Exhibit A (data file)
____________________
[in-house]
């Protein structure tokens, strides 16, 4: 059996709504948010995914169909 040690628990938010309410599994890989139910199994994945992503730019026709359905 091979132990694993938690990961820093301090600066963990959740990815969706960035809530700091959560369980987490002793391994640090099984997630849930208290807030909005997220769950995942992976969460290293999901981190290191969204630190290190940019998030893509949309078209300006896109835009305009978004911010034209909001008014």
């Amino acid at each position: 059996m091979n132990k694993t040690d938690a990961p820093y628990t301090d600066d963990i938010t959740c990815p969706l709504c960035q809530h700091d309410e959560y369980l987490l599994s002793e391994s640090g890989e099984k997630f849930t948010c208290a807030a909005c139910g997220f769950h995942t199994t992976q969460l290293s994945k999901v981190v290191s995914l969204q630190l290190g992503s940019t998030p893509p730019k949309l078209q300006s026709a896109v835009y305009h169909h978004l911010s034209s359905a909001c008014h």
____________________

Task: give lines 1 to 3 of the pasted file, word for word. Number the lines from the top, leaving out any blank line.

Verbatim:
[in-house]
């Protein structure tokens, strides 16, 4: 059996709504948010995914169909 040690628990938010309410599994890989139910199994994945992503730019026709359905 091979132990694993938690990961820093301090600066963990959740990815969706960035809530700091959560369980987490002793391994640090099984997630849930208290807030909005997220769950995942992976969460290293999901981190290191969204630190290190940019998030893509949309078209300006896109835009305009978004911010034209909001008014």
């Amino acid at each position: 059996m091979n132990k694993t040690d938690a990961p820093y628990t301090d600066d963990i938010t959740c990815p969706l709504c960035q809530h700091d309410e959560y369980l987490l599994s002793e391994s640090g890989e099984k997630f849930t948010c208290a807030a909005c139910g997220f769950h995942t199994t992976q969460l290293s994945k999901v981190v290191s995914l969204q630190l290190g992503s940019t998030p893509p730019k949309l078209q300006s026709a896109v835009y305009h169909h978004l911010s034209s359905a909001c008014h």